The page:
Training in Nonviolent Activism and Conflict Intervention
Nonviolence and Dr Martin Luther King
When Dr Martin Luther King was assassinated in 1968 he left a legacy of Nonviolent activism and writing that represented the heart of the Civil Rights movement. His clearly structured philosophy of nonviolence was developed into a curriculum for training in the models and methods of Kingian nonviolence by two of his co-workers, Dr Bernard Lafayette and David Jehnsen. Lafayette was with King the night before he died, after he had made his famous “I’ve been to the mountain, I’ve seen the promised land” speech. Talking to Lafayette, King said his next priority was to internationalise and institutionalise nonviolence. Following Dr King’s death Lafayette was left with a sense of mandate which he carries to this day. He was the founding director of the Centre for Nonviolence and Peace Studies at the University of Rhode Island, and still imparts his considerable experience at the Community Organisers training in nonviolence each year at URI’s Nonviolence Summer Institute.
Training in Nonviolence
The ten hour Introductory Seminar in Kingian Nonviolent Conflict Reconciliation looks at the philosophy and methodology used by Dr King, at lessons from the movement he led from 1954 to 1968; and opens up the possibility of their application to current conflict.
The material includes: What is nonviolence? Historical context of Dr Martin Luther Kings leadership in the US Civil Rights movement. Conflict analysis. Characteristics of Kingian thinking. Six principles of Kings model of nonviolence. The six steps of a Kingian nonviolence campaign. Developing non violence as a life commitment
The course involves reading and reviewing together two of Kings works: Pilgrimage to nonviolence and Letter from Birmingham Jail
Practical Application: King’s first principle of nonviolence says it all: ‘Nonviolence is a way of life for courageous people.’ Kingian nonviolence is not an approach to be taken lightly and those seeking to be involved should both count the cost and ensure they are properly prepared. The Introductory Seminar lays the groundwork for such an evaluation On Sunday morning we will explore together the realities of nonviolent intervention in the face of aggression &violence, and practicalities of developing nonviolent action.
The course is offered by St Marys Centre for Peace and Reconciliation. The centre seeks to promote peace and reconciliation, while empowering people to live positively in multicultural and diverse communities. We respond to needs in communities by developing creative and innovative programmes that build peace, develop understanding and train people in the required skills and the aptitudes to live a peaceable life. The centre is based at St Mary’s Church, the 900 year old parish church in Luton’s town centre. It works closely with churches of all denominations across Luton, with the Muslim community and mosques as well as other faith groups in Luton, with Luton Borough Council and Bedfordshire Police. The Centre has evolved out of our experience of the past eight years working for the peace of Luton, as well as work in the Middle East and elsewhere around the world.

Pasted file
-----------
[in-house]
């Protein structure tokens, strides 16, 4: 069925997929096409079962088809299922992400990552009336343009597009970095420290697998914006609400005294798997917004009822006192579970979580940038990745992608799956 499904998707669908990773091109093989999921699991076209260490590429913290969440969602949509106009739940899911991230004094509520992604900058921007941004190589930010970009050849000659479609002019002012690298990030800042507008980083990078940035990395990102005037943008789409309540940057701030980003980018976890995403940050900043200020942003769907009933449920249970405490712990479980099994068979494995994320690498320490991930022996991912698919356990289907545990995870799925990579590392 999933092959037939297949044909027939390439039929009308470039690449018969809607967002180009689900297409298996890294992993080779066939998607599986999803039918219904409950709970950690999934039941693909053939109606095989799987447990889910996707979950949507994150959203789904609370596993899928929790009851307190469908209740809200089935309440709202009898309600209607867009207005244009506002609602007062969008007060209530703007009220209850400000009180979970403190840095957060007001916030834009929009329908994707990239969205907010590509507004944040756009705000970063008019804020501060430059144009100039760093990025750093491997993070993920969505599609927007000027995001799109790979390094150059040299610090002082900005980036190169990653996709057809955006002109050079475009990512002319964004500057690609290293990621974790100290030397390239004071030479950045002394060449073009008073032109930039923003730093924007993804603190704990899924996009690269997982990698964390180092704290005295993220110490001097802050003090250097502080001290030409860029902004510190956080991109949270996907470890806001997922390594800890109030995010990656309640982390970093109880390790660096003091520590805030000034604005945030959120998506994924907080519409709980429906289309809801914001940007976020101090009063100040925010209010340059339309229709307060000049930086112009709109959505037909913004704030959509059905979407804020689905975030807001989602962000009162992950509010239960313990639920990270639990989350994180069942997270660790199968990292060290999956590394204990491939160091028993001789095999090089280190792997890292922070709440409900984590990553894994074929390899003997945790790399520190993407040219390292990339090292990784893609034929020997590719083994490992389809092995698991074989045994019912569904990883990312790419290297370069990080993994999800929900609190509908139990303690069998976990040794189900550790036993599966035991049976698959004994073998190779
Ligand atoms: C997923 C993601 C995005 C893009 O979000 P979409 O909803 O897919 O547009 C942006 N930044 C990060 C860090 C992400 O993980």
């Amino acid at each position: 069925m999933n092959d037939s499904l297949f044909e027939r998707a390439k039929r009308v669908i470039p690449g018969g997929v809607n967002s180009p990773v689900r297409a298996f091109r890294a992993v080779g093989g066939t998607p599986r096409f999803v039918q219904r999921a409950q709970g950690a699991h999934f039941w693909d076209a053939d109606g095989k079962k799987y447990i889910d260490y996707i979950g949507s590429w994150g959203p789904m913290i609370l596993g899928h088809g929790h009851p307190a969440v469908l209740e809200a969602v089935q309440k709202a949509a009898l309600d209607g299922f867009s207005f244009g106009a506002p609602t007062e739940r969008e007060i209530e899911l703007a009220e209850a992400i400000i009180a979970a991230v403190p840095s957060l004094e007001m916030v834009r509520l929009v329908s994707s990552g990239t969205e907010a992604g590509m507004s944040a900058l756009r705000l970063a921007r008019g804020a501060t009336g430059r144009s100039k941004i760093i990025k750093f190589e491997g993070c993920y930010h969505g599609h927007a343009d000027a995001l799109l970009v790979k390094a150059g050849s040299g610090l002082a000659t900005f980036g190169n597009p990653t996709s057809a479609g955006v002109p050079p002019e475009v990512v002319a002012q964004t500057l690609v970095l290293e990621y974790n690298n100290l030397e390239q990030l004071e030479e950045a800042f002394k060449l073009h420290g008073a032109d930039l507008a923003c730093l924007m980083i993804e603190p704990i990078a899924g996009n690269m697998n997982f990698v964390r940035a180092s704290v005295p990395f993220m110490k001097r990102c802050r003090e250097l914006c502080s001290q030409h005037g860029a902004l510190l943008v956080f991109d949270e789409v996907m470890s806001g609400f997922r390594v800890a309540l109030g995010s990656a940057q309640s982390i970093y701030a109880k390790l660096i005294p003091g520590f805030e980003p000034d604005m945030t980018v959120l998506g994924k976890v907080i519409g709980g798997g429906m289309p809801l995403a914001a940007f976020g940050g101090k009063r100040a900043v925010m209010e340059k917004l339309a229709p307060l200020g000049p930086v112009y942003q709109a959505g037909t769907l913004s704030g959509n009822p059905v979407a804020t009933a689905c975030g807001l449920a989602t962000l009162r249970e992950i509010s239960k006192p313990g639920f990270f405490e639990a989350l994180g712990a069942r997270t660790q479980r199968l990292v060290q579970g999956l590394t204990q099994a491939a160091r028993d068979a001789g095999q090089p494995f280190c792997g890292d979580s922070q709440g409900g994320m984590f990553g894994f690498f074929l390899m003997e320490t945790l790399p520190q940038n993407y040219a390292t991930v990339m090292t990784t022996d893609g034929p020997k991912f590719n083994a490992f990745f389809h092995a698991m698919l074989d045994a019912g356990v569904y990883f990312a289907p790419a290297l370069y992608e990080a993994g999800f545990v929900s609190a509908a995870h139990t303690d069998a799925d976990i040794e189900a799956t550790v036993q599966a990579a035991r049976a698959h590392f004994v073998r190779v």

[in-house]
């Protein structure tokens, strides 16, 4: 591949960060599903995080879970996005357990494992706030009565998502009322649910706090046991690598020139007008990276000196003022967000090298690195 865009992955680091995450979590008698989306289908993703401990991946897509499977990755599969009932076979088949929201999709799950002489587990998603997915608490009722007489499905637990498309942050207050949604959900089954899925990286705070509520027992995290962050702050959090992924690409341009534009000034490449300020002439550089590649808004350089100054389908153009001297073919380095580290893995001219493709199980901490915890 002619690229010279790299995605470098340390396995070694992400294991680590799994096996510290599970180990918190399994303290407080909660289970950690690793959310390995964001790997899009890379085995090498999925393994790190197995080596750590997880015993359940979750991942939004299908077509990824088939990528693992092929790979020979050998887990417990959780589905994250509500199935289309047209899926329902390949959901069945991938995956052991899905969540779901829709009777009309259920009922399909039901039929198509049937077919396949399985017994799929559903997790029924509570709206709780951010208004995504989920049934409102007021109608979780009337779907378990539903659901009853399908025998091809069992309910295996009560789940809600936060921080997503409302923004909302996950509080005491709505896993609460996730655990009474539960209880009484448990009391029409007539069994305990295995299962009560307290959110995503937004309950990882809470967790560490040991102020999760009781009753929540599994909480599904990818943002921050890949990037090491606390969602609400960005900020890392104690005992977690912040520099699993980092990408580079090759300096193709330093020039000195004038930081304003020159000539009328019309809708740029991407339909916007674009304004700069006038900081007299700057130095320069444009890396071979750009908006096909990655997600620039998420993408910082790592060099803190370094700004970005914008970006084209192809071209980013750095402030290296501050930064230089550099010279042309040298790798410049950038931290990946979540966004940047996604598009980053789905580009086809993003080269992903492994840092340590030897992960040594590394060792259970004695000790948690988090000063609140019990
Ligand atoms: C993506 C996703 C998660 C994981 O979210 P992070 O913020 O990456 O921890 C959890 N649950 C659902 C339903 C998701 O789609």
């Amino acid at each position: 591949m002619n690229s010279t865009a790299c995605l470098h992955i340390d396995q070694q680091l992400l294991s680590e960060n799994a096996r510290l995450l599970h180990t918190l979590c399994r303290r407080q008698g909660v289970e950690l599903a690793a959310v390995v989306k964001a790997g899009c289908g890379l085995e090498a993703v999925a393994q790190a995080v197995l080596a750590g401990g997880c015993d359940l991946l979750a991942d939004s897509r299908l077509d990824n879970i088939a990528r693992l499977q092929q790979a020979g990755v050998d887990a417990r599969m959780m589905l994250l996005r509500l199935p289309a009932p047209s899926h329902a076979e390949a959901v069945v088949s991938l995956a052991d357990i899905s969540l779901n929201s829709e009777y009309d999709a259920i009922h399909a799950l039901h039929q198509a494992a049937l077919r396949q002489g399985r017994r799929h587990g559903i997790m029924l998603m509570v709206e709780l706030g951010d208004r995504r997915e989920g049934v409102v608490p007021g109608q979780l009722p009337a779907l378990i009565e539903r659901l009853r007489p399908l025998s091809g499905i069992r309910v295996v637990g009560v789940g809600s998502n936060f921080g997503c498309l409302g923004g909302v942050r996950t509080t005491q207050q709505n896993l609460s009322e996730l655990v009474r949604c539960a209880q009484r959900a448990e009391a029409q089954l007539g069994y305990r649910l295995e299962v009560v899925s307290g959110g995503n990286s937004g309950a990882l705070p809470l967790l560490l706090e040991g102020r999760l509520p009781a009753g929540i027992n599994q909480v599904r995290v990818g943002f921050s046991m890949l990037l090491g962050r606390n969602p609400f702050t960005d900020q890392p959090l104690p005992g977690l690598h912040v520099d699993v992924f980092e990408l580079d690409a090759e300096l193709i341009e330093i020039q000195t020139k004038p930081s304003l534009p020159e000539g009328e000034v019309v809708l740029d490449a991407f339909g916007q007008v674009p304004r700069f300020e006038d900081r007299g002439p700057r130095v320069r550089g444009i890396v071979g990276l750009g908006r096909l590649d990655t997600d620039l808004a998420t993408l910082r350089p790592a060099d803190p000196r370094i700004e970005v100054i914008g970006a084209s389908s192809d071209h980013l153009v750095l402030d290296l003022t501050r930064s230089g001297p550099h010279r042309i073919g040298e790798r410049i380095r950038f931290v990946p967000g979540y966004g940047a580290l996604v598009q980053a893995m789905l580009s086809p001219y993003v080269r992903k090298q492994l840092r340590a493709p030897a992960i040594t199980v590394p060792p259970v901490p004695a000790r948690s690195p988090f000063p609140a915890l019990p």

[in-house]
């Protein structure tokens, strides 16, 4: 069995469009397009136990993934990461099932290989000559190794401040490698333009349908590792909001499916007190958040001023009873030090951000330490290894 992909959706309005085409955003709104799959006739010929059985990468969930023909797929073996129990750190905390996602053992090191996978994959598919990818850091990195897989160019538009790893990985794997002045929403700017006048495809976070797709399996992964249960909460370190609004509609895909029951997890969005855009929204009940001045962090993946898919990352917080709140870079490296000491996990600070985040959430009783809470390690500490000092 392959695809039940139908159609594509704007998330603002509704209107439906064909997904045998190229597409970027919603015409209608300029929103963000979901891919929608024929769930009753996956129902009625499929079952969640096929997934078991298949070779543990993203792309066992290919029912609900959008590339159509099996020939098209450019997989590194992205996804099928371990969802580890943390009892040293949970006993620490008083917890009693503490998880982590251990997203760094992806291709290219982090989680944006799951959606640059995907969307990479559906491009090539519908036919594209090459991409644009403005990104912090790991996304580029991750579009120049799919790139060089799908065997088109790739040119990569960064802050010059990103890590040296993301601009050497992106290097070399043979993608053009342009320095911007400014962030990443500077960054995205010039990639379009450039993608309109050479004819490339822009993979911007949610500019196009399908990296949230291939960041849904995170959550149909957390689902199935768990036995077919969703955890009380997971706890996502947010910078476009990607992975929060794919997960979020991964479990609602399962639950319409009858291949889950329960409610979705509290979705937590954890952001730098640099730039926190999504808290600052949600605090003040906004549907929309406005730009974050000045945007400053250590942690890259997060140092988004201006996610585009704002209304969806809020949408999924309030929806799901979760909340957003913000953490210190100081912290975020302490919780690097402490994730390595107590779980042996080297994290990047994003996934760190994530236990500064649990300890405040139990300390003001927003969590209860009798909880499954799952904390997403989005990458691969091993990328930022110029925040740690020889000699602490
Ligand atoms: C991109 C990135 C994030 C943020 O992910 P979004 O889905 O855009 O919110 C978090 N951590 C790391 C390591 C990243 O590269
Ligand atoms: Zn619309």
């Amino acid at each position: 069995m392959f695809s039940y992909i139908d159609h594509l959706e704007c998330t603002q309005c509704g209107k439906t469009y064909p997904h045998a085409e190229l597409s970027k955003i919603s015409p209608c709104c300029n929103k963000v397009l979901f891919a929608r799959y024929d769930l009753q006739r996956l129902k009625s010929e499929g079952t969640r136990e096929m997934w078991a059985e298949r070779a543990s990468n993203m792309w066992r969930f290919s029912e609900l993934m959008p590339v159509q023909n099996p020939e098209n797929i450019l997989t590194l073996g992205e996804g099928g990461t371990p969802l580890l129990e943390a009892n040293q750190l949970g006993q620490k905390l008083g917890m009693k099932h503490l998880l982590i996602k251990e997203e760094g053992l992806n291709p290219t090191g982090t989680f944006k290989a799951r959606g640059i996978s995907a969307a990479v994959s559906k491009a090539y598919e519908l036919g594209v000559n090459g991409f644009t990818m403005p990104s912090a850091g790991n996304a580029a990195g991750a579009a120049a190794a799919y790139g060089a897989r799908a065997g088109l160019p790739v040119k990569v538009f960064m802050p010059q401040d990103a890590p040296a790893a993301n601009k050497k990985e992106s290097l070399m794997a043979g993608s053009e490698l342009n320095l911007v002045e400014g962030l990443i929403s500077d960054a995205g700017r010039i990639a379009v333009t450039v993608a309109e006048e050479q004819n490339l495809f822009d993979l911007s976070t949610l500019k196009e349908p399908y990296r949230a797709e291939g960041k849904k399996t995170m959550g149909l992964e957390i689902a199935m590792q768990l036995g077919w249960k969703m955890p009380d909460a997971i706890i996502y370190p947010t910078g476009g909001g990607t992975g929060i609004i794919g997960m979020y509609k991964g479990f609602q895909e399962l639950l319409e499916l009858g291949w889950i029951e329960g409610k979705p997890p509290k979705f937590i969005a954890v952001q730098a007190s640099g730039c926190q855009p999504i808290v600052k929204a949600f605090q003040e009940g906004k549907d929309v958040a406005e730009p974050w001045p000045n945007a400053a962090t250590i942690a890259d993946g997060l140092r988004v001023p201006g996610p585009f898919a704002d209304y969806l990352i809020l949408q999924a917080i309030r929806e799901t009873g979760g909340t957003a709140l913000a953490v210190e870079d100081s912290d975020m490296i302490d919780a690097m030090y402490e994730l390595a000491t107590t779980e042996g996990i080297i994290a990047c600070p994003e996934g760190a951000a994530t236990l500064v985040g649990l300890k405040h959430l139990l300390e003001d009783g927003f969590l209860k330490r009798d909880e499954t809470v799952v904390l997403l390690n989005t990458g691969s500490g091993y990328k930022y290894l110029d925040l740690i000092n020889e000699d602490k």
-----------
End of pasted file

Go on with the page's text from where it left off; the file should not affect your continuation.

www.StMarysForPeace.org Twitter: @stmaryspeace
Peter Adams has worked in community peacebuilding based at St Mary’s, Luton’s town centre parish church, for the past twelve years. His focus during that time has been working to understand the narrative and challenge the influence of extremist groups in the town, especially on the far right; to build cross community resilience especially between Muslims and Christians; and intervene with those drawn to extremist groups. He brings this experience to his interaction with the work of Dr King. He was trained to deliver training in nonviolence and community organising by Dr Lafayette and David Jehnsen at the University of Rhode Island. He is the founding Director of St Marys Centre for Peace and Reconciliation.
Lisa Cummings. Lisa works as Programme Manager with Turning The Tide, a Quaker programme working alongside people to explore hopes, ideas and collective power to undertake imaginative, nonviolent action for positive social change. From 2003 until 2016 she developed and coordinated the PPC PeaceHub, a peace network rooted in Peace Studies at the University of Bradford. The work included facilitating public conversations, ‘difficult’ dialogues & supporting community led peacebuilding. She then spent a brief spell at the Tim Parry Johnathan Ball Peace Foundation before moving to TTT.
We hope to have short video links with David Jehnsen, associate of Dr King and one of the founders of the training programme, and Dr Samuel Sarpiya, a Nigerian pastor who has worked extensively training police in nonviolence in the USA.
Date: 8.00pm on Friday 25th October to 12.00noon on Sunday 27th October 2019
Location: St Marys Church in Luton town centre. St Marys is a ten minute walk from Luton Railway station, and 5-10 minutes from the M1 junction 10. St Marys Church, Church Street, Luton LU1 3JF
Cost: The cost, including course materials, lunch and dinner Saturday, and refreshments is £50.00 per person.
Accomodation: We recommend staying at the Premiere Inn Luton Airport on Osborne Rd LU1 3HJ, about 10 minutes walk from the church.
For further information or to book please contact: firstname.lastname@example.org